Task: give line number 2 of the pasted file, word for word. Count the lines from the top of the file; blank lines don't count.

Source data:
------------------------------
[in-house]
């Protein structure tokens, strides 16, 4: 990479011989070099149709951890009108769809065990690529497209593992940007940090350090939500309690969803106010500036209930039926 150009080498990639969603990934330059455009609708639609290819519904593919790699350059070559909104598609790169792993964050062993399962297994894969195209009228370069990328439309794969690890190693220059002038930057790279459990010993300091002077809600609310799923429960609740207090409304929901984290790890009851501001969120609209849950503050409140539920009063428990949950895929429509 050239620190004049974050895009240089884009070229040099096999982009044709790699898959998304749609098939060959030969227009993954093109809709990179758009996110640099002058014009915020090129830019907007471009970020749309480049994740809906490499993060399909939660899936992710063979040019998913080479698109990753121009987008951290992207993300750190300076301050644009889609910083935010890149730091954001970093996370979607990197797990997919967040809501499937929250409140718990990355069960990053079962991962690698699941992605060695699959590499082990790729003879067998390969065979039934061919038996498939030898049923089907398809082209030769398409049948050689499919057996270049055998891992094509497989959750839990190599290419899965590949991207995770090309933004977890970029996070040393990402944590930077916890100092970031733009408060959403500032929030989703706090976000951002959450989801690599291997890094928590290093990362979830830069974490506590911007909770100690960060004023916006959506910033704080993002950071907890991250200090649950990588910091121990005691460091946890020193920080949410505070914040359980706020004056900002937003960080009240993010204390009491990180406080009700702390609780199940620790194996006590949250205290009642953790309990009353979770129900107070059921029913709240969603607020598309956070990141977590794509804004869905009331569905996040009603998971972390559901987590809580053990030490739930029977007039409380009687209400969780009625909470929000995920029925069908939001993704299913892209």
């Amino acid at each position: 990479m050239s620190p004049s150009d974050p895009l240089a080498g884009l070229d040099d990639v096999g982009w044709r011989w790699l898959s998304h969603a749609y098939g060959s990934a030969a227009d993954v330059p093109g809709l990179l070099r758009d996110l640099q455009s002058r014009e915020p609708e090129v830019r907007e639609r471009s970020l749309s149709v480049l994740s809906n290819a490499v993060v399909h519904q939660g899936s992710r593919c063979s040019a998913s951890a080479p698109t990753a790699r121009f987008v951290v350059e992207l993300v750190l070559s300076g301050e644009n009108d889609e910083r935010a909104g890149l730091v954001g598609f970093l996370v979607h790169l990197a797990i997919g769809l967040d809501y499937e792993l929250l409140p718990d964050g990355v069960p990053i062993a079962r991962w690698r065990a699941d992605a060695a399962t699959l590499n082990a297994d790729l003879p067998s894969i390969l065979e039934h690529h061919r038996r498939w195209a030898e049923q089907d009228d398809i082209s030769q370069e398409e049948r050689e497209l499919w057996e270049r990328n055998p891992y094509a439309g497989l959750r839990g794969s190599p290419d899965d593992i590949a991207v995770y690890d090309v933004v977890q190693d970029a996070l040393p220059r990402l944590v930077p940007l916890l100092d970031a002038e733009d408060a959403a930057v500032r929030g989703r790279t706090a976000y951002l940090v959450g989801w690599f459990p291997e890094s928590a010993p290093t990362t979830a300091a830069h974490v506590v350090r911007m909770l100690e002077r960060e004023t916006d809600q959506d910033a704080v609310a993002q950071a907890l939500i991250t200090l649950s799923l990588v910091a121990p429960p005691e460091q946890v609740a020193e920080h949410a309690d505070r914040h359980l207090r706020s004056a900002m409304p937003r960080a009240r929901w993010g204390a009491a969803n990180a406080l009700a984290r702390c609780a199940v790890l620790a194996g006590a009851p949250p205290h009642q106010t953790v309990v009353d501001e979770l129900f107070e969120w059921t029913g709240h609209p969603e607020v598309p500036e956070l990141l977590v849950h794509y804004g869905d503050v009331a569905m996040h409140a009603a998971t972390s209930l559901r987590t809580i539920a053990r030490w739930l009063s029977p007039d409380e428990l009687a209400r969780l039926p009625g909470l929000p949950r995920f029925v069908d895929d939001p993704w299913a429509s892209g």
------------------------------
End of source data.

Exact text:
């Protein structure tokens, strides 16, 4: 990479011989070099149709951890009108769809065990690529497209593992940007940090350090939500309690969803106010500036209930039926 150009080498990639969603990934330059455009609708639609290819519904593919790699350059070559909104598609790169792993964050062993399962297994894969195209009228370069990328439309794969690890190693220059002038930057790279459990010993300091002077809600609310799923429960609740207090409304929901984290790890009851501001969120609209849950503050409140539920009063428990949950895929429509 050239620190004049974050895009240089884009070229040099096999982009044709790699898959998304749609098939060959030969227009993954093109809709990179758009996110640099002058014009915020090129830019907007471009970020749309480049994740809906490499993060399909939660899936992710063979040019998913080479698109990753121009987008951290992207993300750190300076301050644009889609910083935010890149730091954001970093996370979607990197797990997919967040809501499937929250409140718990990355069960990053079962991962690698699941992605060695699959590499082990790729003879067998390969065979039934061919038996498939030898049923089907398809082209030769398409049948050689499919057996270049055998891992094509497989959750839990190599290419899965590949991207995770090309933004977890970029996070040393990402944590930077916890100092970031733009408060959403500032929030989703706090976000951002959450989801690599291997890094928590290093990362979830830069974490506590911007909770100690960060004023916006959506910033704080993002950071907890991250200090649950990588910091121990005691460091946890020193920080949410505070914040359980706020004056900002937003960080009240993010204390009491990180406080009700702390609780199940620790194996006590949250205290009642953790309990009353979770129900107070059921029913709240969603607020598309956070990141977590794509804004869905009331569905996040009603998971972390559901987590809580053990030490739930029977007039409380009687209400969780009625909470929000995920029925069908939001993704299913892209």